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Table Sort

See the demo page for the finished version of the code.

Altering the Table Display

Initially, every other row in the body of both tables has a style class assigned to its TR tag. This gives the rows an alternating background color for improved readability.

All attributes are retained as the sort function moves those rows around within the table body. So after sorting, chances are that this alternating pattern will be broken.

So after sortTable() finishes sorting the rows, it calls a function named makePretty() to fix the display. It will go through the rows and restore the alternating backgrounds by changing the row elements className properties. It will also do the same for each cell in those rows in order to highlight the column that was just sorted.

First, a few global variables are defined to make things easier. These include strings designating the style class names to be used and some regular expressions.

// Style class names.
var rowClsNm = "alternateRow";
var colClsNm = "sortedColumn";

// Regular expressions for setting class names.
var rowTest = new RegExp(rowClsNm, "gi");
var colTest = new RegExp(colClsNm, "gi");

An element may have multiple class names assigned to it. This is done by listing the class names, separated by spaces, in the tag's CLASS attribute or by setting the className property of its corresponding DOM element with a string in that same format.

Adding and Removing Class Names

In order to preserve any other class names that may be set for a row or column element, we'll use these regular expressions to remove just the one designated class name with code like the following:

rowEl.className = rowEl.className.replace(rowTest, "");

Conversely, to add the class name to an element, we just append the name to its className property with a space.

rowEl.className += " " + rowClsNm;

Setting the alternate row styles and highlighting the sorted column is then accomplished by looping through each row and cell.

function makePretty(tblEl, col) {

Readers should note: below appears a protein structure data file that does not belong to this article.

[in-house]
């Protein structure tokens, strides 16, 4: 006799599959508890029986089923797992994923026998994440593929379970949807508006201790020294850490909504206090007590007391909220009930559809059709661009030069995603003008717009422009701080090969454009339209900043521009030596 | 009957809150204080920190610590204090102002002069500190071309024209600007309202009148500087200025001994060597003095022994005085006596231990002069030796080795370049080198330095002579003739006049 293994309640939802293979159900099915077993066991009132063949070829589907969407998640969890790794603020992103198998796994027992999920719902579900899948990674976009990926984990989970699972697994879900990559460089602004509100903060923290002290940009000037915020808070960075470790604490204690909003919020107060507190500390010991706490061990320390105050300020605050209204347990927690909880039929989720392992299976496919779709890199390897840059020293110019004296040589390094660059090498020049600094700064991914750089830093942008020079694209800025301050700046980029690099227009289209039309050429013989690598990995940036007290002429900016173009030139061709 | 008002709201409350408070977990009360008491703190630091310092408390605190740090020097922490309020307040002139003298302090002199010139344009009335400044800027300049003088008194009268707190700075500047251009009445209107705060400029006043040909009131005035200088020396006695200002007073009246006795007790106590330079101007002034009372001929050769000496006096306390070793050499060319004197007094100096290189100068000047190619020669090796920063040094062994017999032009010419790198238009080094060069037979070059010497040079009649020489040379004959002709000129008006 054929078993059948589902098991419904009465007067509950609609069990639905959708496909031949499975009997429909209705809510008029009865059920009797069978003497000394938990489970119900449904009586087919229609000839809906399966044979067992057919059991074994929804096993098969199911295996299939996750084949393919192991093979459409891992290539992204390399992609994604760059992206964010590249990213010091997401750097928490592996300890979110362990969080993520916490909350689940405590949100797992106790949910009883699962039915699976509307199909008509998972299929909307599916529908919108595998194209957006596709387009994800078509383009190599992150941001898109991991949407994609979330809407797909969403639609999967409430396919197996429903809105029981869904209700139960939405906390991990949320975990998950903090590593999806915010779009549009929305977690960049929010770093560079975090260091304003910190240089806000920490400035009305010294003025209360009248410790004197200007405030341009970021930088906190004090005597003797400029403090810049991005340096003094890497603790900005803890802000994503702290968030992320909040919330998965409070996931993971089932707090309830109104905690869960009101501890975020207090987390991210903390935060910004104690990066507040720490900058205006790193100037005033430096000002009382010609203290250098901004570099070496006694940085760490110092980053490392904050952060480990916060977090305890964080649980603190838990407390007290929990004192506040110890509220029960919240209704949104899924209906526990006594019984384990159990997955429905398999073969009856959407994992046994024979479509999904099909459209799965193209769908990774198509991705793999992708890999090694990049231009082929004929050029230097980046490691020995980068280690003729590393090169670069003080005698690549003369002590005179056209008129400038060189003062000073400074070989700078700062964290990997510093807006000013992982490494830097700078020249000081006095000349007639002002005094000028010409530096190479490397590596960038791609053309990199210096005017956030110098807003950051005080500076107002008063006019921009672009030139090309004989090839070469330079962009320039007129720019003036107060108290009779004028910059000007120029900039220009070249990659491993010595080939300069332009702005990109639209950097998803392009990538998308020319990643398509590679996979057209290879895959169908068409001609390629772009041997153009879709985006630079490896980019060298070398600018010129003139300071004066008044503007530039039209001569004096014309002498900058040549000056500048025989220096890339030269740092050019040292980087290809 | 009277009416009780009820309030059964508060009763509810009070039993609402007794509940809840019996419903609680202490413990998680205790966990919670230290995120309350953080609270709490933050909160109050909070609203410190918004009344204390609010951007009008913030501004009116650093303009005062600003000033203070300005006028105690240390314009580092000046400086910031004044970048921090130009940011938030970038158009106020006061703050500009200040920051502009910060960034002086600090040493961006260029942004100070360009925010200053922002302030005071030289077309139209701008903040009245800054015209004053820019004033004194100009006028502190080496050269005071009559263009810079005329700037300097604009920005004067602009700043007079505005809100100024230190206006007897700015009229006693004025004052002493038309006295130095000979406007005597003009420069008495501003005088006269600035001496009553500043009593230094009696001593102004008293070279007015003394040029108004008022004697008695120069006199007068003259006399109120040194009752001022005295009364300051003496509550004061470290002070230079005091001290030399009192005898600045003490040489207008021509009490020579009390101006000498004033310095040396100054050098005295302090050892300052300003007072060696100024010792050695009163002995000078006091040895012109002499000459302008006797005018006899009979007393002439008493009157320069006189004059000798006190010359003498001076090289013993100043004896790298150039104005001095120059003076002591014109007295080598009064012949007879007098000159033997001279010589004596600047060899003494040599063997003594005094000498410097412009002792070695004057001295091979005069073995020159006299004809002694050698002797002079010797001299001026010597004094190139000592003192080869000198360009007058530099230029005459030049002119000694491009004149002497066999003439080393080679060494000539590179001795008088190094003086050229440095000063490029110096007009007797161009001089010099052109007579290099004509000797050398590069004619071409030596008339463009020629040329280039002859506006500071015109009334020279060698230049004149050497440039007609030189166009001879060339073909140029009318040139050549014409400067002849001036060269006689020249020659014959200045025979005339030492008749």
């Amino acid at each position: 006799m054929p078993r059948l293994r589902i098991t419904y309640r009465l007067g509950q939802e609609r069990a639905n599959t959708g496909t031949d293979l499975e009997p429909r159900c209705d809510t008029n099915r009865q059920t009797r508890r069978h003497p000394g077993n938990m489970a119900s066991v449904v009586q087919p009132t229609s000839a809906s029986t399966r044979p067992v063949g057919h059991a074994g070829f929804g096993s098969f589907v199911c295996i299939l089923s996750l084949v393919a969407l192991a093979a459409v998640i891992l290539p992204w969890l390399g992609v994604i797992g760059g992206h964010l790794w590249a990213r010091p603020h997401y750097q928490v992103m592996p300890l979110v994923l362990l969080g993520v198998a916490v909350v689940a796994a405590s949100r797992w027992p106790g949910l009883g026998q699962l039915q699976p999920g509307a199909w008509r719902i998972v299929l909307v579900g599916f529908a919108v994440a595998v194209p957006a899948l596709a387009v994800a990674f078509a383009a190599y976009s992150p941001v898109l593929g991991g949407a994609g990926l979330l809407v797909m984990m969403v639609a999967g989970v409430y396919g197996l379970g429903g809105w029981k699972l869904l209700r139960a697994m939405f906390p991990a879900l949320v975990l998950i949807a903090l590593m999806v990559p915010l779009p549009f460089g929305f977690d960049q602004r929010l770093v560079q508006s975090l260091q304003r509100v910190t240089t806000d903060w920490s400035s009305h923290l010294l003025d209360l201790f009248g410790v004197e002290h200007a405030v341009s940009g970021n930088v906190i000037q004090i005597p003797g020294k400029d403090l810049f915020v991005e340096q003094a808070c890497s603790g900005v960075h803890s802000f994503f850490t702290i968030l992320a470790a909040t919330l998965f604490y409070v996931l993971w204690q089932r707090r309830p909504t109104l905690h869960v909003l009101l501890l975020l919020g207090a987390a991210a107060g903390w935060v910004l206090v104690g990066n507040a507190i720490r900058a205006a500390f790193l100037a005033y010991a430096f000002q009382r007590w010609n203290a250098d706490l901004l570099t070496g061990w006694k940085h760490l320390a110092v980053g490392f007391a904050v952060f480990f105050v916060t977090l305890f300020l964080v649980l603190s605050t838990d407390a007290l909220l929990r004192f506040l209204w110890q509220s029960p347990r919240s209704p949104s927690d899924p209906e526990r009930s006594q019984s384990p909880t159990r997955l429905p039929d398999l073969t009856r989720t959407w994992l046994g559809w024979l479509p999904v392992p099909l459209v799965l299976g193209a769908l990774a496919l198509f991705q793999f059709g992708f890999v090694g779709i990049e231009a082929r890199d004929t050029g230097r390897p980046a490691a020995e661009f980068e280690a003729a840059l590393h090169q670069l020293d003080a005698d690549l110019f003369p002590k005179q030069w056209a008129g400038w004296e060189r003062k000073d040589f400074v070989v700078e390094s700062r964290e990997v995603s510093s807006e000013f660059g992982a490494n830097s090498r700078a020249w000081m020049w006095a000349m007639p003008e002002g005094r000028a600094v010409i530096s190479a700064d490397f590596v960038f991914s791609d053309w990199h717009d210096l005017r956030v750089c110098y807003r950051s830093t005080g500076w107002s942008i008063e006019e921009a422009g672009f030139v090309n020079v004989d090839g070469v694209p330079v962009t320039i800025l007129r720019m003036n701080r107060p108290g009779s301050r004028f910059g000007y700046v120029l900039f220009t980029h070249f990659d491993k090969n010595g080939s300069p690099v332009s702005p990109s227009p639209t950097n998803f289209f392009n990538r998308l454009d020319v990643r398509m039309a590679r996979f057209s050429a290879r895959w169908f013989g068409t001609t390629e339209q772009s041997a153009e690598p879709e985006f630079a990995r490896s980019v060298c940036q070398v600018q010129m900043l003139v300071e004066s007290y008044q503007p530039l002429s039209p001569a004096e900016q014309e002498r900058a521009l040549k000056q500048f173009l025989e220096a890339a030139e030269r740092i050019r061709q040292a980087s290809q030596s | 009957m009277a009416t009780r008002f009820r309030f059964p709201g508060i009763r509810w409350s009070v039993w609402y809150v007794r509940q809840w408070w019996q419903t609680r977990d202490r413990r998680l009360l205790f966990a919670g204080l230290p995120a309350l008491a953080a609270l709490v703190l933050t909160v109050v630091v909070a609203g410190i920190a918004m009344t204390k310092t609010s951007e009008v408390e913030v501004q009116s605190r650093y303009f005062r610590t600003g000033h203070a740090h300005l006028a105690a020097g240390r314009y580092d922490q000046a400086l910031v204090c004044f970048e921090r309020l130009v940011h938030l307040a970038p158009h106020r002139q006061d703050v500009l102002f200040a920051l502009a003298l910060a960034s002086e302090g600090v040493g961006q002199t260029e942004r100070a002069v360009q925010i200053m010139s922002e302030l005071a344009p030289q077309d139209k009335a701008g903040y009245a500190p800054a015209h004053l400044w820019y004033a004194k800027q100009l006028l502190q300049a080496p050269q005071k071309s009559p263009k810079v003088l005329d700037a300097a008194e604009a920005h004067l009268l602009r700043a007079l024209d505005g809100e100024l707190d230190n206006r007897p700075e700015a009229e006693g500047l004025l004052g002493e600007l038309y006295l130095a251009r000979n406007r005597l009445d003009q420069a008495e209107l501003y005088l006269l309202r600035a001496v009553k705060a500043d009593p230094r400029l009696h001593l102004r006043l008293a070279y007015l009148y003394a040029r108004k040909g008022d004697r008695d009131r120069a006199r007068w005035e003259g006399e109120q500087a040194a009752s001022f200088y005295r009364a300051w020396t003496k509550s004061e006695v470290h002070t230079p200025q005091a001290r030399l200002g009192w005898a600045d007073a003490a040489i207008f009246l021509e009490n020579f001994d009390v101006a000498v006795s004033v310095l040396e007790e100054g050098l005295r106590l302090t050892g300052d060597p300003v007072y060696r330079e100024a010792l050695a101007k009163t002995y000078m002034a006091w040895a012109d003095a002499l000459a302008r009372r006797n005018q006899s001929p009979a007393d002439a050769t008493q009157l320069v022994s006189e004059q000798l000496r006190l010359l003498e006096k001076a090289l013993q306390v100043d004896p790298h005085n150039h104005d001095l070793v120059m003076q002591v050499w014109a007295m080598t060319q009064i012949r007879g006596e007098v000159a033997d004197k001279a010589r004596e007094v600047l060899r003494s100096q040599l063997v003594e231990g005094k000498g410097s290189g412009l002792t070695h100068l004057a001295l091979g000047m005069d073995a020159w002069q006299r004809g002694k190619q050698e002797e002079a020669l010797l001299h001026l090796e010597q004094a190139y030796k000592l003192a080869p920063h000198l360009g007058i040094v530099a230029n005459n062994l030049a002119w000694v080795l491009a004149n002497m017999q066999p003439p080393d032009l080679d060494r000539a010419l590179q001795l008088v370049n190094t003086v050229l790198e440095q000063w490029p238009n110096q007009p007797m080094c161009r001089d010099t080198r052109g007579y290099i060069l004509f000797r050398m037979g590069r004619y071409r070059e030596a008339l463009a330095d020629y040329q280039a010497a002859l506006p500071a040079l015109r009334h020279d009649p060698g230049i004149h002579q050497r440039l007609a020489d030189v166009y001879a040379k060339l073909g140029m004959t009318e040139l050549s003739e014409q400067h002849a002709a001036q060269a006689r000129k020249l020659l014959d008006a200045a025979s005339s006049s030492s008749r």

var i, j;
  var rowEl, cellEl;

  // Set style classes on each row to alternate their appearance.
  for (i = 0; i < tblEl.rows.length; i++) {
   rowEl = tblEl.rows[i];
   rowEl.className = rowEl.className.replace(rowTest, "");
    if (i % 2 != 0)
      rowEl.className += " " + rowClsNm;
    rowEl.className = normalizeString(rowEl.className);
    // Set style classes on each column (other than the name column) to
    // highlight the one that was sorted.
    for (j = 2; j < tblEl.rows[i].cells.length; j++) {
      cellEl = rowEl.cells[j];
      cellEl.className = cellEl.className.replace(colTest, "");
      if (j == col)
        cellEl.className += " " + colClsNm;
      cellEl.className = normalizeString(cellEl.className);

So the function runs through each row first removing the alternate row style class from it. Then, if it an odd numbered row, it adds the class name back.

Note how the normalizeString() function is used here to clean up the class name list so it doesn't keep growing with extra spaces. This is the same function, described earlier, that we used with getTextValue() to remove extra white space in the text extracted from a table cell.

Within each row, we also loop through each cell, doing basically the same thing with the style class for highlighting the sorted column. The only difference is that we skip the first two columns because the first is not sortable and the second is the team name column. There is no compelling reason for not highlighting the team names, it's just an aesthetic choice.

Setting the Column Header Style

The next step in makePretty() is to highlight the column header, that is, the table cell containing the sort link that was clicked.

The tblEl argument that was passed by sortTable() refers to the table body. But the sort link resides in a row within the head section of the table. So first we need to find that row. Fortunately, this is relatively easy.

We first use the parentNode property of tblEl to get to the TABLE element that both the head and body belong to. Then we use the tHead property of that node to get to the last row in the table head.

  var el = tblEl.parentNode.tHead;
  rowEl = el.rows[el.rows.length - 1];

Given the way the tables are set up, this will be the row containing the sort links (the first row in the head section contains a single, spanned cell for displaying a title).

From there, we do exactly what we did for the cells in each row of the table body.

  // Set style classes for each column as above.
  for (i = 2; i < rowEl.cells.length; i++) {
    cellEl = rowEl.cells[i];
    cellEl.className = cellEl.className.replace(colTest, "");
    // Highlight the header of the sorted column.
    if (i == col)
      cellEl.className += " " + colClsNm;
    cellEl.className = normalizeString(cellEl.className);

Once makePretty() finishes, sortTable() will then call setRanks()to display the team rankings in the first column of the table.